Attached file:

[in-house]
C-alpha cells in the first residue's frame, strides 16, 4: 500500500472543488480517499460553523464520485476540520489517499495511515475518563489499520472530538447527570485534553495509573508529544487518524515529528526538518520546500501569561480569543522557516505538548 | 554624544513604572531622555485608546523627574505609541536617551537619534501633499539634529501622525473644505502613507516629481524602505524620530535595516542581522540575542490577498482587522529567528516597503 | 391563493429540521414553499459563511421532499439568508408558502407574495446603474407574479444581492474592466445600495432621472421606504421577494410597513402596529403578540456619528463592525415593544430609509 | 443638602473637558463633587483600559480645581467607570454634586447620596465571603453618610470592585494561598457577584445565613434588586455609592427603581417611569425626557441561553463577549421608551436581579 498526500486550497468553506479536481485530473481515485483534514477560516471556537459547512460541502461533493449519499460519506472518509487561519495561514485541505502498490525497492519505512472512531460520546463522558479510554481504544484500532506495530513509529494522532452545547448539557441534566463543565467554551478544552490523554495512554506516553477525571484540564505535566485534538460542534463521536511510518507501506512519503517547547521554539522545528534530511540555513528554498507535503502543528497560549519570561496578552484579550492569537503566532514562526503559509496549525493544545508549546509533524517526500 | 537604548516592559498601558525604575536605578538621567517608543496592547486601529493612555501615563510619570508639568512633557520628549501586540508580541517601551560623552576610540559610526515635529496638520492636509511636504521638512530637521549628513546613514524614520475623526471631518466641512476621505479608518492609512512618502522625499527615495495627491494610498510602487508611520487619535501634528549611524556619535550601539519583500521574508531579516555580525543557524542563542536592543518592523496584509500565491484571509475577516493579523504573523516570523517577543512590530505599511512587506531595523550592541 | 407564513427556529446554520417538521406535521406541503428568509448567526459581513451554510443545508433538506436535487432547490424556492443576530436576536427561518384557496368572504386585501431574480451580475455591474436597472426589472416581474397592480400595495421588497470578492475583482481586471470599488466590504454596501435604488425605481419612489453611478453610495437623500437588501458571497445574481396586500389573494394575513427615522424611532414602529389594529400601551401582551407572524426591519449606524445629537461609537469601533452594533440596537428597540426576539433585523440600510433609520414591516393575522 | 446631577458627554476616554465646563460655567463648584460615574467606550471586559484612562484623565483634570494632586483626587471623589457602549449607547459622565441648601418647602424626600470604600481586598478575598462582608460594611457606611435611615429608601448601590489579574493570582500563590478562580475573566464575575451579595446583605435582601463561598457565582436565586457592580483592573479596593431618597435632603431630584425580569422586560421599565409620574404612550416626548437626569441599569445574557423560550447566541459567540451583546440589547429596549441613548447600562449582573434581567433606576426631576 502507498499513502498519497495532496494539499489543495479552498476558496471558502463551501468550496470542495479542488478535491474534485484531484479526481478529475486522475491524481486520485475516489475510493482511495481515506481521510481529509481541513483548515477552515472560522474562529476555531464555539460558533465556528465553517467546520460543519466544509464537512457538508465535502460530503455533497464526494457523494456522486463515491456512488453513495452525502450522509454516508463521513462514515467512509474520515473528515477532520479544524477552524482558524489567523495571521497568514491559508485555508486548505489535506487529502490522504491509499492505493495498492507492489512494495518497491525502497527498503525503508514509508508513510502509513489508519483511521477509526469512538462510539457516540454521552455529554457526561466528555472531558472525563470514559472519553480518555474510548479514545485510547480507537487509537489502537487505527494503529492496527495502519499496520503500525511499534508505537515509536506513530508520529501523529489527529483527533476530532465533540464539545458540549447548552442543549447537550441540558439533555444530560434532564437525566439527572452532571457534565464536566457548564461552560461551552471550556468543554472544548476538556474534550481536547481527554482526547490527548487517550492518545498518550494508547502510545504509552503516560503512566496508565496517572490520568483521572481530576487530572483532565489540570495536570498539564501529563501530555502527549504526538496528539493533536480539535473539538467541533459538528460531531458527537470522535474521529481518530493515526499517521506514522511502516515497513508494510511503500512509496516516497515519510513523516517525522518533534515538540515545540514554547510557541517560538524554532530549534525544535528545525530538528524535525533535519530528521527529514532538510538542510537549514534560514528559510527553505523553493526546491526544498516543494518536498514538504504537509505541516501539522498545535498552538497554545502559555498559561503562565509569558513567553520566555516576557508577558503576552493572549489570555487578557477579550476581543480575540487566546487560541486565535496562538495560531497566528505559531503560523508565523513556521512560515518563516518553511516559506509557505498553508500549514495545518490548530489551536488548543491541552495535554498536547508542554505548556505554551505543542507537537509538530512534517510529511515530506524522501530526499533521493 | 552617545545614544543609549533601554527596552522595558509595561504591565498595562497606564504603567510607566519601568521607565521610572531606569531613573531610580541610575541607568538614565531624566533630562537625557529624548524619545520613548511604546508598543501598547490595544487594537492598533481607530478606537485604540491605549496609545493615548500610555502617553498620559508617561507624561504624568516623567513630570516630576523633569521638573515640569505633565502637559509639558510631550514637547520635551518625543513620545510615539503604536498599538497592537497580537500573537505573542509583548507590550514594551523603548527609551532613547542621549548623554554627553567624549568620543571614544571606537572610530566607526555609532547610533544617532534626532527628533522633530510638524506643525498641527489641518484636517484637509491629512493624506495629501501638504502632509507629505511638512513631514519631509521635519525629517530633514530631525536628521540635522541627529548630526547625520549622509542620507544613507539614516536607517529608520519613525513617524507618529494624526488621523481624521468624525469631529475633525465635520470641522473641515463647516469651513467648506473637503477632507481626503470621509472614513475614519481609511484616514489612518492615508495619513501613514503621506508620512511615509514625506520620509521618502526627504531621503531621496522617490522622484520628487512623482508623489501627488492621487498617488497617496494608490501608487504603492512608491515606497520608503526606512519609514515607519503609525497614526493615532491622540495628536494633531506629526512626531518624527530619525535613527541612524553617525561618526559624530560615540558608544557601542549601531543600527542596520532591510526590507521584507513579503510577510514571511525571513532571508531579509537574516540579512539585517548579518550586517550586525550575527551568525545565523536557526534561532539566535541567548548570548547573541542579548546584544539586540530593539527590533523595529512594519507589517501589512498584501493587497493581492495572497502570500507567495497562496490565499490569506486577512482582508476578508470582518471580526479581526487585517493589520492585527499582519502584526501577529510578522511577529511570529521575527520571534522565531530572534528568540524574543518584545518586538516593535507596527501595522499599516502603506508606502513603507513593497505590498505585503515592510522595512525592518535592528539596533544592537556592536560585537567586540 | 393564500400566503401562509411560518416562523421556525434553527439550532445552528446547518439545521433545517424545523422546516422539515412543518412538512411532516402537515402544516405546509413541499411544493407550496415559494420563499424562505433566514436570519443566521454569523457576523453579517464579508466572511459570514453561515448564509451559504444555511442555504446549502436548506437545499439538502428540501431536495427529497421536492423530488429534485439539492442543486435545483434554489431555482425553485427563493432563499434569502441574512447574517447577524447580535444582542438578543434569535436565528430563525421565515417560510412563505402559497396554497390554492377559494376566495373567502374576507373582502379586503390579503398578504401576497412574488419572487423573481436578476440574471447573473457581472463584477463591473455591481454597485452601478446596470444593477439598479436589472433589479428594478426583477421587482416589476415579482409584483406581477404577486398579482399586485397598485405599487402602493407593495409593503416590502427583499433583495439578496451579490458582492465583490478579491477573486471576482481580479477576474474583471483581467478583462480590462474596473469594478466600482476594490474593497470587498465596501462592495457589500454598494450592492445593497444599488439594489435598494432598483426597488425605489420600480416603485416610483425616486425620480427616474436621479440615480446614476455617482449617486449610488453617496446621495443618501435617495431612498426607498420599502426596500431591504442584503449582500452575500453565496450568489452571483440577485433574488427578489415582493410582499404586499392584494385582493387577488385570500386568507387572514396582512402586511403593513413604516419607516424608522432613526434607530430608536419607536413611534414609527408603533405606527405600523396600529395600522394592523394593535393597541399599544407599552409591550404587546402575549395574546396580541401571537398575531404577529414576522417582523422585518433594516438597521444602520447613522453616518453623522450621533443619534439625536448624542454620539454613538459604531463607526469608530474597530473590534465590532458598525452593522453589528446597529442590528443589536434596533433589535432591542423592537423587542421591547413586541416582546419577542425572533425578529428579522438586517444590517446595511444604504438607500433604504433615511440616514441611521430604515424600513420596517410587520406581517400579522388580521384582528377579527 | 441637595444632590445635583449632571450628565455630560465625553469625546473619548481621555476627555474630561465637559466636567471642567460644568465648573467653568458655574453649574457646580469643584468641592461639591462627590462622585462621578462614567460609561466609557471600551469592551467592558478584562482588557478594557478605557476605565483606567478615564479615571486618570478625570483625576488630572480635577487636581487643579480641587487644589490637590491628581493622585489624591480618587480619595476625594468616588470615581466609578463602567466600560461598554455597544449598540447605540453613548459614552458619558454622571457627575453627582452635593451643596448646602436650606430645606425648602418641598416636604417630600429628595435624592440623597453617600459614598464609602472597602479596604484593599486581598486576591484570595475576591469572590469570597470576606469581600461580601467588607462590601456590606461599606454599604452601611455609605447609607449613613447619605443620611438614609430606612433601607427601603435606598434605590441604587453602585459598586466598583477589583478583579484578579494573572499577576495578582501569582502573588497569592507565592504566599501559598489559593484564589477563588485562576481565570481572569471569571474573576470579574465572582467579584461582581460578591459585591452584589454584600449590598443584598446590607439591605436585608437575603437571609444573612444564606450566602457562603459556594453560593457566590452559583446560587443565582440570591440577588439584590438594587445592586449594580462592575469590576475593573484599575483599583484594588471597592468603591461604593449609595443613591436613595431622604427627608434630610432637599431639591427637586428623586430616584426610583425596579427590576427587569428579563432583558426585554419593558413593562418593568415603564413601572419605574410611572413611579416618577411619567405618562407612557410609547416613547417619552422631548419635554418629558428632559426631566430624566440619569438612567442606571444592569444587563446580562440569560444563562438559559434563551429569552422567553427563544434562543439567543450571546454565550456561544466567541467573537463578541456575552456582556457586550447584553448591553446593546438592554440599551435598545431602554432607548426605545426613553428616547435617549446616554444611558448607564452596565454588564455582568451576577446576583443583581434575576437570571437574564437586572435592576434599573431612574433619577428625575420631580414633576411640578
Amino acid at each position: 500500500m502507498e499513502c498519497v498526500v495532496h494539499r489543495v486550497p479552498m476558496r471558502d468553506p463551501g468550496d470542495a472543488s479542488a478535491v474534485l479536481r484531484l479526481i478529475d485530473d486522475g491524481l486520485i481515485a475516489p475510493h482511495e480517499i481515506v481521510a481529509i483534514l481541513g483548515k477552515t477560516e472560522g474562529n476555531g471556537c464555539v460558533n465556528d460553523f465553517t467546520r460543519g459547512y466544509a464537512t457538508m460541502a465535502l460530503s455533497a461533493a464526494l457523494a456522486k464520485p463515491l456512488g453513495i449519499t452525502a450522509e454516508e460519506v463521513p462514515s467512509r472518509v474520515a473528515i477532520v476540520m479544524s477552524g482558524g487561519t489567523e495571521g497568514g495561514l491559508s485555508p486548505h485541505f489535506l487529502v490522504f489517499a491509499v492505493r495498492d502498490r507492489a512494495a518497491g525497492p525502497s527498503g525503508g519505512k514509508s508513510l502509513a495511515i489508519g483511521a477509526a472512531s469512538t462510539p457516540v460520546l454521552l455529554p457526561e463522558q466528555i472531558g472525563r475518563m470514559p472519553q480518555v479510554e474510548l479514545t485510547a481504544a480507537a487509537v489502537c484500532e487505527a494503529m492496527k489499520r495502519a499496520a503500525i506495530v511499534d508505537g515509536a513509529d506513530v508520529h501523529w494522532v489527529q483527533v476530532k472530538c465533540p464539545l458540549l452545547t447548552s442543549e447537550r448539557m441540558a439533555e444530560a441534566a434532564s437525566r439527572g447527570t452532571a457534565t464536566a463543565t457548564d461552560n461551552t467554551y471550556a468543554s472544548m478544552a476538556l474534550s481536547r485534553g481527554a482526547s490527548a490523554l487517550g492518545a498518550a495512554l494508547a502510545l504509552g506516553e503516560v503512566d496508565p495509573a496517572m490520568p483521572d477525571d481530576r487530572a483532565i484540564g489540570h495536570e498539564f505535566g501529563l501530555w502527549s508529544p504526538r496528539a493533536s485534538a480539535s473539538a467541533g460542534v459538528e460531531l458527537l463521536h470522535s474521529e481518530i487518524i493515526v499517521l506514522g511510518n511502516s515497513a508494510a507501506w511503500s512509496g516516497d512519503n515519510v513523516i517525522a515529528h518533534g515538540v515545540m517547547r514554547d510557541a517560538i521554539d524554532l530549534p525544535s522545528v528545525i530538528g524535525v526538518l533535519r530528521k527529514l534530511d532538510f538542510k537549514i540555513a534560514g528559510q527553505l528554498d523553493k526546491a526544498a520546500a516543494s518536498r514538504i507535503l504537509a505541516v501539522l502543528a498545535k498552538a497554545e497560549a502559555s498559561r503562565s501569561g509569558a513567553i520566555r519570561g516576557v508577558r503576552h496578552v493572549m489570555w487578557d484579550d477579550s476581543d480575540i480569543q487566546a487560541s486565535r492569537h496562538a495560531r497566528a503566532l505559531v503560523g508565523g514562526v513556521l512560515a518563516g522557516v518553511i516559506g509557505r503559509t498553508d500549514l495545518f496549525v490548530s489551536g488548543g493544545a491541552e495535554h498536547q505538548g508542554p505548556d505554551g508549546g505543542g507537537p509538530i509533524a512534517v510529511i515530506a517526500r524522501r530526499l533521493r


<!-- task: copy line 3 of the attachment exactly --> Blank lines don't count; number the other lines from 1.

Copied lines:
Amino acid at each position: 500500500m502507498e499513502c498519497v498526500v495532496h494539499r489543495v486550497p479552498m476558496r471558502d468553506p463551501g468550496d470542495a472543488s479542488a478535491v474534485l479536481r484531484l479526481i478529475d485530473d486522475g491524481l486520485i481515485a475516489p475510493h482511495e480517499i481515506v481521510a481529509i483534514l481541513g483548515k477552515t477560516e472560522g474562529n476555531g471556537c464555539v460558533n465556528d460553523f465553517t467546520r460543519g459547512y466544509a464537512t457538508m460541502a465535502l460530503s455533497a461533493a464526494l457523494a456522486k464520485p463515491l456512488g453513495i449519499t452525502a450522509e454516508e460519506v463521513p462514515s467512509r472518509v474520515a473528515i477532520v476540520m479544524s477552524g482558524g487561519t489567523e495571521g497568514g495561514l491559508s485555508p486548505h485541505f489535506l487529502v490522504f489517499a491509499v492505493r495498492d502498490r507492489a512494495a518497491g525497492p525502497s527498503g525503508g519505512k514509508s508513510l502509513a495511515i489508519g483511521a477509526a472512531s469512538t462510539p457516540v460520546l454521552l455529554p457526561e463522558q466528555i472531558g472525563r475518563m470514559p472519553q480518555v479510554e474510548l479514545t485510547a481504544a480507537a487509537v489502537c484500532e487505527a494503529m492496527k489499520r495502519a499496520a503500525i506495530v511499534d508505537g515509536a513509529d506513530v508520529h501523529w494522532v489527529q483527533v476530532k472530538c465533540p464539545l458540549l452545547t447548552s442543549e447537550r448539557m441540558a439533555e444530560a441534566a434532564s437525566r439527572g447527570t452532571a457534565t464536566a463543565t457548564d461552560n461551552t467554551y471550556a468543554s472544548m478544552a476538556l474534550s481536547r485534553g481527554a482526547s490527548a490523554l487517550g492518545a498518550a495512554l494508547a502510545l504509552g506516553e503516560v503512566d496508565p495509573a496517572m490520568p483521572d477525571d481530576r487530572a483532565i484540564g489540570h495536570e498539564f505535566g501529563l501530555w502527549s508529544p504526538r496528539a493533536s485534538a480539535s473539538a467541533g460542534v459538528e460531531l458527537l463521536h470522535s474521529e481518530i487518524i493515526v499517521l506514522g511510518n511502516s515497513a508494510a507501506w511503500s512509496g516516497d512519503n515519510v513523516i517525522a515529528h518533534g515538540v515545540m517547547r514554547d510557541a517560538i521554539d524554532l530549534p525544535s522545528v528545525i530538528g524535525v526538518l533535519r530528521k527529514l534530511d532538510f538542510k537549514i540555513a534560514g528559510q527553505l528554498d523553493k526546491a526544498a520546500a516543494s518536498r514538504i507535503l504537509a505541516v501539522l502543528a498545535k498552538a497554545e497560549a502559555s498559561r503562565s501569561g509569558a513567553i520566555r519570561g516576557v508577558r503576552h496578552v493572549m489570555w487578557d484579550d477579550s476581543d480575540i480569543q487566546a487560541s486565535r492569537h496562538a495560531r497566528a503566532l505559531v503560523g508565523g514562526v513556521l512560515a518563516g522557516v518553511i516559506g509557505r503559509t498553508d500549514l495545518f496549525v490548530s489551536g488548543g493544545a491541552e495535554h498536547q505538548g508542554p505548556d505554551g508549546g505543542g507537537p509538530i509533524a512534517v510529511i515530506a517526500r524522501r530526499l533521493r